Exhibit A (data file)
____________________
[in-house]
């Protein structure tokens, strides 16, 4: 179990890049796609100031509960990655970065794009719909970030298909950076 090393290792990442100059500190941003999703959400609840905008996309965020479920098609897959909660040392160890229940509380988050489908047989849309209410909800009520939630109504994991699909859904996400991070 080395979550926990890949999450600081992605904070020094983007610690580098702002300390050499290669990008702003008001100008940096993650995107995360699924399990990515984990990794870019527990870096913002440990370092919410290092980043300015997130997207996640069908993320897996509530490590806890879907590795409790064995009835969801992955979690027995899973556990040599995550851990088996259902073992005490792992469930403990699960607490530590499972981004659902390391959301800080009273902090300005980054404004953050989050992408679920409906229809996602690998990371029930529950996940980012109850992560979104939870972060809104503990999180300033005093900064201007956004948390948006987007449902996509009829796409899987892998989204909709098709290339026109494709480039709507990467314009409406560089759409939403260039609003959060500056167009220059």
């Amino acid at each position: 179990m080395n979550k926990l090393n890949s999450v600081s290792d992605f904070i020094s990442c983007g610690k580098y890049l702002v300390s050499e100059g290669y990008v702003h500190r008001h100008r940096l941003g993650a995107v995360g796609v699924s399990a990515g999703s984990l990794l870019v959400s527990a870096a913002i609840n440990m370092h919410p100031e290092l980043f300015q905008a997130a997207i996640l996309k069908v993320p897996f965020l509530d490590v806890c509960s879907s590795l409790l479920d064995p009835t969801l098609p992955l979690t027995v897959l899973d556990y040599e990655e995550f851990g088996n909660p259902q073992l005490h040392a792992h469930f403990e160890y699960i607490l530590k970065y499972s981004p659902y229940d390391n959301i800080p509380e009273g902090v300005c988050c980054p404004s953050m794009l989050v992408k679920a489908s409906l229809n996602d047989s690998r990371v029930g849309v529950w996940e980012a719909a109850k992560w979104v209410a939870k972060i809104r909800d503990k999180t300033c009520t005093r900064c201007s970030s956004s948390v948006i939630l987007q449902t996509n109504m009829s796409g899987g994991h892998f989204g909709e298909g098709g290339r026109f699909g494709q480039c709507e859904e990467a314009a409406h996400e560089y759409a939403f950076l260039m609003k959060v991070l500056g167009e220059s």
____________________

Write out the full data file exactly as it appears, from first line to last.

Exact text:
[in-house]
């Protein structure tokens, strides 16, 4: 179990890049796609100031509960990655970065794009719909970030298909950076 090393290792990442100059500190941003999703959400609840905008996309965020479920098609897959909660040392160890229940509380988050489908047989849309209410909800009520939630109504994991699909859904996400991070 080395979550926990890949999450600081992605904070020094983007610690580098702002300390050499290669990008702003008001100008940096993650995107995360699924399990990515984990990794870019527990870096913002440990370092919410290092980043300015997130997207996640069908993320897996509530490590806890879907590795409790064995009835969801992955979690027995899973556990040599995550851990088996259902073992005490792992469930403990699960607490530590499972981004659902390391959301800080009273902090300005980054404004953050989050992408679920409906229809996602690998990371029930529950996940980012109850992560979104939870972060809104503990999180300033005093900064201007956004948390948006987007449902996509009829796409899987892998989204909709098709290339026109494709480039709507990467314009409406560089759409939403260039609003959060500056167009220059």
């Amino acid at each position: 179990m080395n979550k926990l090393n890949s999450v600081s290792d992605f904070i020094s990442c983007g610690k580098y890049l702002v300390s050499e100059g290669y990008v702003h500190r008001h100008r940096l941003g993650a995107v995360g796609v699924s399990a990515g999703s984990l990794l870019v959400s527990a870096a913002i609840n440990m370092h919410p100031e290092l980043f300015q905008a997130a997207i996640l996309k069908v993320p897996f965020l509530d490590v806890c509960s879907s590795l409790l479920d064995p009835t969801l098609p992955l979690t027995v897959l899973d556990y040599e990655e995550f851990g088996n909660p259902q073992l005490h040392a792992h469930f403990e160890y699960i607490l530590k970065y499972s981004p659902y229940d390391n959301i800080p509380e009273g902090v300005c988050c980054p404004s953050m794009l989050v992408k679920a489908s409906l229809n996602d047989s690998r990371v029930g849309v529950w996940e980012a719909a109850k992560w979104v209410a939870k972060i809104r909800d503990k999180t300033c009520t005093r900064c201007s970030s956004s948390v948006i939630l987007q449902t996509n109504m009829s796409g899987g994991h892998f989204g909709e298909g098709g290339r026109f699909g494709q480039c709507e859904e990467a314009a409406h996400e560089y759409a939403f950076l260039m609003k959060v991070l500056g167009e220059s």